By Scott Keith –
I try my best not to hate postmodernism. No, I do. Nonetheless, I hate postmodernism. I don’t hate it because of its proposed relativism, so to speak. I hate it because at its core I think that it tends to destroy our view of history, kill our heroes and make God nothing but a personal felt need.
To be sure, postmodern thought has made some positive contributions to academia and society. I think it is a good thing that arbitrary societal norms, that have no basis in an actual ethic, are discarded as irrelevant. I think the idea that we should all critically evaluate our own prejudices, preconceptions, and a priori assumptions prior to making grand statements is a positive move. Take for instance the antiquated idea that America is the greatest country in all of human history. While I may love America (questionable most days), and you may love America (probably true for most of the readers of the Jagged Word), this does not necessarily mean that, in an objective sense, America is the greatest country in all of human history. It is not relativistic to ask a person making such a claim to check their patriotic baggage at the door prior to having an honest conversation regarding the history of the world or western civilizations. I also think that there is a lot of value that gleans from examining one’s own personal meta-narrative, over and against always seeking a correlation to a grand narrative. Too many times we seek Truth before knowing the truth.
So what is the issue? The issue is the tendency to only seek the “truth” and never seek the “Truth.” It’s a pendulum issue. And in the case of our current “meta-narrative,” we have allowed the pendulum to swing too far to the side of abandoning some great concepts. History is an excellent example. Every idea has a history and that history, to some degree, is discoverable. The fear, I think, of the postmodern thinker is that by saying any history is discoverable, I am saying something similar to 2+2=4. History is empirical in nature, which is always probable and never “True”, like math. It is true in the sense that a certain degree of probability can lead me to say that in the year 1492 Columbus sailed from Spain and landed in San Salvador, Bahamas. This data is open to further evidence. Someday we might find evidence that suggests that he landed further north or south of that locale. This data would not make my statement untrue; it would mean that some of the information was slightly inaccurate. The meaning though, is true. Columbus sailed to the new world in 1492. Often because the individual pieces of data move, the postmodern thinker would say that history in itself is relative because the perspective of the person writing the history, which is true, always taints it. This realization is, again, one of the positive contributions of postmodern thought. This does not mean that history is to be discarded. Rather history should be seen for what it is; empirical information open to more data being inputted at any moment.
This same fear can lead the postmodern thinker to dethrone every hero.
Heroes, you see are people in history, or myth I suppose, who once did great things that we can admire and emulate. But if history is bunk, so then are heroes.
Take Columbus for example. He was once so much a hero that I would receive a day off of school to celebrate his great accomplishments. Now he is a villain who raped, plundered, brought disease, and murdered native peoples. Not to sound like a postmodernist here, but may I ask the question: can’t both statements be true? All heroes, save for one, are flawed because they are human. Columbus is no exception. He did horrible things, yet he was a brave discoverer and voyager. No, he probably was not the first European to step foot on American soil, but he was the one who started the flood that would eventually become American colonization. He was not, especially by our standards, ethical, but he seems to have suffered the burden of his lack of moralistic forethought. So should he be a hero? He, like all heroes, should be revered with cautious scrutiny, but in some way revered nonetheless. What will happen when we have dethroned every hero? Where will we stop? Moses, defied God, yet lead God’s people to the Promised Land. Abraham made some questionable decisions regarding his wife, on multiple occasions, yet he is called the father of many nations. King David was a murder, yet he was said to be a man after God’s own heart. Heroes; Yes! Flawed, though they are their bravery and leadership can be cautiously admired.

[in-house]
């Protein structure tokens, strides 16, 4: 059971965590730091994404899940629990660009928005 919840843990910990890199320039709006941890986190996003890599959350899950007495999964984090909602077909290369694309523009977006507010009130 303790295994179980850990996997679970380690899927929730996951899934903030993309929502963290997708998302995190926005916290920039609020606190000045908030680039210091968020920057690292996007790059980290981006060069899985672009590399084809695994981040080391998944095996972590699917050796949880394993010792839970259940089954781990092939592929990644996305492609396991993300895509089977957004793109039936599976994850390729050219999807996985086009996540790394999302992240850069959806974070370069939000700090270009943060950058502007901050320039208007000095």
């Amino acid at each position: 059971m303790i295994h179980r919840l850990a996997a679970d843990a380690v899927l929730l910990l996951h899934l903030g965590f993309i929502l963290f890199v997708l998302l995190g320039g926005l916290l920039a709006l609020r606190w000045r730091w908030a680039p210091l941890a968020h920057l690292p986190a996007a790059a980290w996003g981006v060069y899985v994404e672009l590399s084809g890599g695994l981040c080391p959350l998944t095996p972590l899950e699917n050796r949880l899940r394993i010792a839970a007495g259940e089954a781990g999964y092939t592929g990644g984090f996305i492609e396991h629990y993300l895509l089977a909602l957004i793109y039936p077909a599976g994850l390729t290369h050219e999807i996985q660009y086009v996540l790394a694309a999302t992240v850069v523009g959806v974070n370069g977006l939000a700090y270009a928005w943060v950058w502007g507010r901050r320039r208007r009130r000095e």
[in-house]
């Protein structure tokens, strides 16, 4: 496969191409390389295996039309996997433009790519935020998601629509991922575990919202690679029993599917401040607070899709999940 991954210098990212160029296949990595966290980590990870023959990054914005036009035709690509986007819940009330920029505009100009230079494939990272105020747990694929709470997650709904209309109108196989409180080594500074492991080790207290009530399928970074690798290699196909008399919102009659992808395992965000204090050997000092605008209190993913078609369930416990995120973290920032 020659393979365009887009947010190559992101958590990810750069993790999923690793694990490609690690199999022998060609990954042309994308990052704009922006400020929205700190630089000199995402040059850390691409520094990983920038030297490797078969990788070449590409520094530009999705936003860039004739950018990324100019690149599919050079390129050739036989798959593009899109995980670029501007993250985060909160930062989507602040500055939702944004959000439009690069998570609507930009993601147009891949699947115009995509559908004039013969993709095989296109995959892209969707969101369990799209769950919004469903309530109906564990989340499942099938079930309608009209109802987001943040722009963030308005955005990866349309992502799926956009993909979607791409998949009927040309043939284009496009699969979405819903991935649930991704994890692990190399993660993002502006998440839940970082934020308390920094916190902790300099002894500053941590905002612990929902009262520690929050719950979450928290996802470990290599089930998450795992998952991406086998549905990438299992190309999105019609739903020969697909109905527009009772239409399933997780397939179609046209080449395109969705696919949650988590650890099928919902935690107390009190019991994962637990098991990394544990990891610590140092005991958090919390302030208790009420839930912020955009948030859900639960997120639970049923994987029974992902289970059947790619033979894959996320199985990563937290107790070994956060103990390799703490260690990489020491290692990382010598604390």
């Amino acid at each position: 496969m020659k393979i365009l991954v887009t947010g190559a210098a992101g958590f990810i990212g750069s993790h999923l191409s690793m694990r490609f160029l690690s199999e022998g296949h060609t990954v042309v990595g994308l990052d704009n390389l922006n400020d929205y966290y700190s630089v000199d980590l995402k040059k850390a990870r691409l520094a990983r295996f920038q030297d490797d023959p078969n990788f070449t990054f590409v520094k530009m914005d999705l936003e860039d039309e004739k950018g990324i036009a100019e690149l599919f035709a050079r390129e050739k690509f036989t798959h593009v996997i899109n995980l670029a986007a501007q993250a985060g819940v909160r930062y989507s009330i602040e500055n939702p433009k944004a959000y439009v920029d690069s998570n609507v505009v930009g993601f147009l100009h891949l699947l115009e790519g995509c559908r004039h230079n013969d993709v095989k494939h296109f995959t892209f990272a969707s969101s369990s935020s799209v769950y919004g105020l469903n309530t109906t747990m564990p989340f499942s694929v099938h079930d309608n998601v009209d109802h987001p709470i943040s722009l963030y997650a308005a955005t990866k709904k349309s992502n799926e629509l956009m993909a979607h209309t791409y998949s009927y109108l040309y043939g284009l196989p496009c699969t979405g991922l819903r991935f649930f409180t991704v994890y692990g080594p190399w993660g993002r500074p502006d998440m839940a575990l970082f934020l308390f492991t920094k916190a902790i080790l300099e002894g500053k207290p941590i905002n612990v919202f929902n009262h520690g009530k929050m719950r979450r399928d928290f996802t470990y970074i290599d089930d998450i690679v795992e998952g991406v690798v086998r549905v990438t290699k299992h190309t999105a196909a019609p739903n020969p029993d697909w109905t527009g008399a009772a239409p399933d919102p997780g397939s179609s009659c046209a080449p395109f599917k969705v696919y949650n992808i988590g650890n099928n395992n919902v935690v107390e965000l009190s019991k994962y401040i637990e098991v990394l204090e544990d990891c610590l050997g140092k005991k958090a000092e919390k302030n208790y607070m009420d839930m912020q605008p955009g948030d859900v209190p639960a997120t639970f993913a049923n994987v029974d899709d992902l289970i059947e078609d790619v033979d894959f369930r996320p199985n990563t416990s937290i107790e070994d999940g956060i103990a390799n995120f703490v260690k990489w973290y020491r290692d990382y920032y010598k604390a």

And finally we have come to it. That is the true reason to hate postmodernism. To the postmodernist, God is not a thing to be seen as true or True, or even False or false. God seems to have become a comforting convenience. The modern God seems to resemble an all-powerful manservant, as on Downton Abbey. He is good if you like being cared for in that sort of way, but the really progressive people know that having a manservant is too much a part of the old world to be truly respected. And I agree. If God is a convenient butler, only there to serve me in times of Earthly need, then who needs him at all? Not me. I’m way too progressive to need anything like that. Rather God is in Christ reconciling sinners, True sinners, to Himself. There is the hitch. True sinners need reconciling, not dressing in the morning and feeding at dinner. A true sinner is someone who knows their own history, sees earthly heroes as the shadows they are, and looks to a God become man as the only hope for the Truth of their situation. The Truth is that they are dead. Their own meta-narrative and the grand narrative will tell them the same thing. In this world, there is only death. In Christ, there is life. We need history and heroes because God has given those things to us to point to Christ. We oughtn’t to be so quick to give up the shadows of Truth God has given us out of hand.